So firstly, getting to orbit itself isn't an issue for me. I have a ship that I've used to get me into 320k orbit for 5 or 6 satellites now. I've spent time learning the maneuvers to adjust my inclination and eccentricities as one of my mods (GPP) begins me on a planet off the equator and my RemoteTech contract required a relatively precise placement over the equator. I'm using a manned rocket to place my satellites to ensure I don't have to deal with signal blackouts and therefor don't have to rush to circularize before that happens. I begin doing a gravity turn almost right away, getting between 50-60k for my AP from my first stage boosters though my actual height is usually only 20-30k by the time I jettison them and begin my second stage. I then use my second stage which I think was a valiant or reliant engine, I can't remember which, but considering I'm still in atmosphere I need it to raise my AP up about 280k and then my final stage with my tarrier engine to get me the rest of the way, then to circularize my burn, followed by another to adjust my inclination and eccentricities before deploying the satellite and then plenty of DV left to deorbit me and a burn prior to entering atmosphere to lose the speed for easy and safe reentry.

Basically I'm getting into orbit successfully, although my gravity turns aren't perfect and my DV is inconsistent between burns but I'm accomplishing the mission just fine. I've just been wondering if the way I've been doing it is really the best way to be doing it or not. Every video I've watched shows them aiming for a lower initial orbit but I'm not sure if that's just because it's more convenient for their missions or if there's an actual DV savings to be had from a lower initial orbit before Hohmann's transferring up to the higher one. Am I wasting DV by burning straight for the desired height (using gravity turn to do it) or am I saving DV by only having to circularize once at an altitude where it takes relatively little DV to do it?

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That's a tricky question you shoot at us. And the only answer we can give without any risk of being wrong or, at least, imprecise is:

Depends on a lot of variables.

Let's elaborate a bit on that.

The Gravity Turn is regarded as the most efficient way to get into a orbit just outside the atmosphere. In a nutshell: give a small nudge towards west shortly after taking off and let the rocket steer itself into orbit and control the throttle to go neither too fast (because aerodynamic drag will be an issue), neither too slow (because some of the power/deltaV will be used to counter gravity until the craft get up to orbital speed).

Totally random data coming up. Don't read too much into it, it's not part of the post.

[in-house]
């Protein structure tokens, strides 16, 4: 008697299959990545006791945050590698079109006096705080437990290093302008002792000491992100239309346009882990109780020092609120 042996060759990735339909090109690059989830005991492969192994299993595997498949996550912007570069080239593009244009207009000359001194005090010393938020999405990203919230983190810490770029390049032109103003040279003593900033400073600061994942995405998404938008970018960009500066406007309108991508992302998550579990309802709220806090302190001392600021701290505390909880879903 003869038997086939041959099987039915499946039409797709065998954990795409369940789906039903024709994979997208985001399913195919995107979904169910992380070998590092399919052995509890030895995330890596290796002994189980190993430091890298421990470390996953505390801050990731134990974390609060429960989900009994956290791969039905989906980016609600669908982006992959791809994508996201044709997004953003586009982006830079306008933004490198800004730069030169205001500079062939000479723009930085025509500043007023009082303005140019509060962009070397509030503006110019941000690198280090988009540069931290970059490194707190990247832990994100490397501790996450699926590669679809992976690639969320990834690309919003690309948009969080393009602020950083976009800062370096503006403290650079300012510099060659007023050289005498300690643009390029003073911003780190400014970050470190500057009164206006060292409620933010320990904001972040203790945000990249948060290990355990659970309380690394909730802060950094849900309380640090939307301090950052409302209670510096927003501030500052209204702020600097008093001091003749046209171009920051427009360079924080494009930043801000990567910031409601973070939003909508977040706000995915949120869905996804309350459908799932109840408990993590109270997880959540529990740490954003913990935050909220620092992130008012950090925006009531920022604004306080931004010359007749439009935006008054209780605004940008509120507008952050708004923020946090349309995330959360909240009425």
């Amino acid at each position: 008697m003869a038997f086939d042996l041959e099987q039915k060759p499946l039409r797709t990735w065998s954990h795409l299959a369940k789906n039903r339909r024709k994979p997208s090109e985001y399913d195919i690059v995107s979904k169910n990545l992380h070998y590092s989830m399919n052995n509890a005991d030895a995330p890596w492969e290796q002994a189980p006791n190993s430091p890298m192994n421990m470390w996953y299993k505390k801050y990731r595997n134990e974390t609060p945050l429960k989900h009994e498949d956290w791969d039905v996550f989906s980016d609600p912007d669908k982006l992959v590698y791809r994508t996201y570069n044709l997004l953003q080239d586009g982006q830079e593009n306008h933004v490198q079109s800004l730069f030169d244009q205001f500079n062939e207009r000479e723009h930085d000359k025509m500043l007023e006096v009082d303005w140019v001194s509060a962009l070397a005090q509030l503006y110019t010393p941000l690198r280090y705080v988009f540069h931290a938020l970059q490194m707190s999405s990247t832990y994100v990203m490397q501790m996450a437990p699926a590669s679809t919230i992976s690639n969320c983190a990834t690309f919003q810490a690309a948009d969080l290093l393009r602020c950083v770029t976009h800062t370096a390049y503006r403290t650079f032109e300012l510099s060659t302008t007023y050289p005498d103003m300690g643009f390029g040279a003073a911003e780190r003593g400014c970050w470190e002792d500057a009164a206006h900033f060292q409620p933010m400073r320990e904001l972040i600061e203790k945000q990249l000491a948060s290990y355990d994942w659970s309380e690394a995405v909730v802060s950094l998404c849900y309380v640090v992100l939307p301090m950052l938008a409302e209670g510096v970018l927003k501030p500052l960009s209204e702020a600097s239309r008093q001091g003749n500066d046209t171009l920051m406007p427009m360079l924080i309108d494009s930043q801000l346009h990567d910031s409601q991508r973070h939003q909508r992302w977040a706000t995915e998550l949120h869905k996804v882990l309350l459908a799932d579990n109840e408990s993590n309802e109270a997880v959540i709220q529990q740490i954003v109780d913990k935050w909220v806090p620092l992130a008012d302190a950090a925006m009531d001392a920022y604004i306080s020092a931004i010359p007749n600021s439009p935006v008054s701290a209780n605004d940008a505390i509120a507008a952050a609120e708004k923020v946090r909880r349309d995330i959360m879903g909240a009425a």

There is also the most efficient way to go from a low orbit to a higher orbit, the Hohmann Transfer. In a nutshell: a single burn prograde to raise your orbit so it touches the higher orbit in a single point, then another burn prograde at that point to match the orbit.

In a ideal world, we could just combine both the Gravity Turn and the first leg of the Hohmann Transfer in a single maneuver to have the most efficient way to go to a higher orbit. But Kerbin is not ideal, it have an atmosphere. And the atmosphere will take a toll if you combine the maneuver, both in increased losses due aerodynamic drag and reduced Isp of engines. We also don't have ideal engines (weighting nothing and capable of instantly execute the maneuvers) thus resulting in further losses either way. And all that assuming heating will not be an issue. And it will be different for each different craft you launch.

So, the most efficient way is probably something along a Hohmann Transfer right after a quite aggresive Gravity Turn. But I guess most players will not consider trying to find that precise trajectory as the most efficient way to expend his/her game time. Considering the chance of being too aggresive, maybe doing a regular gravity turn and a Hohmann Transfer once in space is a better idea.

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The short answer is that intentionally focusing on getting into a circular LKO is not efficient.